We show that a recently proposed model generates accurate commuting networks on 80 case studies from different regions of the world (Europe and United-States) at different scales (e.g. municipalities, counties, regions). The model takes as input the number of commuters coming in and out of each geographic unit and generates the matrix of commuting flows between the units. The single parameter of the model follows a universal law that depends only on the scale of the geographic units. We show that our model significantly outperforms two other approaches proposing a universal commuting model , , particularly when the geographic units are small (e.g. municipalities).
Citation: Lenormand M, Huet S, Gargiulo F, Deffuant G (2012) A Universal Model of Commuting Networks. PLoS ONE 7(10): e45985. https://doi.org/10.1371/journal.pone.0045985
Editor: Renaud Lambiotte, University of Namur, Belgium
Received: April 20, 2012; Accepted: August 27, 2012; Published: October 1, 2012
Copyright: © Lenormand et al. This is an open-access article distributed under the terms of the Creative Commons Attribution License, which permits unrestricted use, distribution, and reproduction in any medium, provided the original author and source are credited.
Funding: This publication has been funded under the PRIMA (Prototypical Policy Impacts on Multifunctional Activities in Rural Municipalities) collaborative project, EU 7th Framework Programme (ENV 2007-1), contract no. 212345 (https://prima.cemagref.fr/). The work of the first author has been funded by the Auvergne region. The funders had no role in study design, data collection and analysis, decision to publish, or preparation of the manuscript.
Competing interests: The authors have declared that no competing interests exist.
Billions of people move everyday from home to workplace and generate networks of socio-economic relationships that are the vector of social and economic dynamics such as epidemic outbreaks, information flows, city development and traffic , . Understanding the essential properties of these networks and reproducing them accurately is therefore a crucial issue for public health institutions, policy makers, urban development, infrastructure planners, etc. , . This challenge is the subject of an intensive scientific activity (see ,  for reviews), in which the analogy of the gravitational attraction inspires a majority of approaches , : the number of commuters between two geographic units (cities, counties, regions…) is supposed proportional to the product of the "masses" of each geographic unit (the population for example) and inversely proportional to a function of the distance between them. Unfortunately, numerous experiments showed that the optimum function and parameter values vary a lot with the case studies , , , . This situation is not satisfactory because when one wants to generate a particular commuting network without having the total origin destination matrix of commuting, no practical heuristic is available for choosing the adequate type of function and parameter values. This paper addresses this problem.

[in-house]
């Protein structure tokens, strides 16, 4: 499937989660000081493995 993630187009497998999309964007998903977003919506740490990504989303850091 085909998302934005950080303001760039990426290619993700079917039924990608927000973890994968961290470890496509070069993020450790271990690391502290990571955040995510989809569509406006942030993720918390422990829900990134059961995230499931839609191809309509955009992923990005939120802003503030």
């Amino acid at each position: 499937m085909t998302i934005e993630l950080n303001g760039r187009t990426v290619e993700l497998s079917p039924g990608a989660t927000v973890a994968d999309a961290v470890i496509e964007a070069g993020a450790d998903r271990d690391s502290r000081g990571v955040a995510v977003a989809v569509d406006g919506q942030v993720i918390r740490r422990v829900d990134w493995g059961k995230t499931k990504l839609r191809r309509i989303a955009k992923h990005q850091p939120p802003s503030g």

- It takes as input the total number of commuters in and out from each geographic unit. With this starting point, the model focuses directly on the influence of the distance between geographic units on the commuting probability. The model is data demanding, but these data are widely available.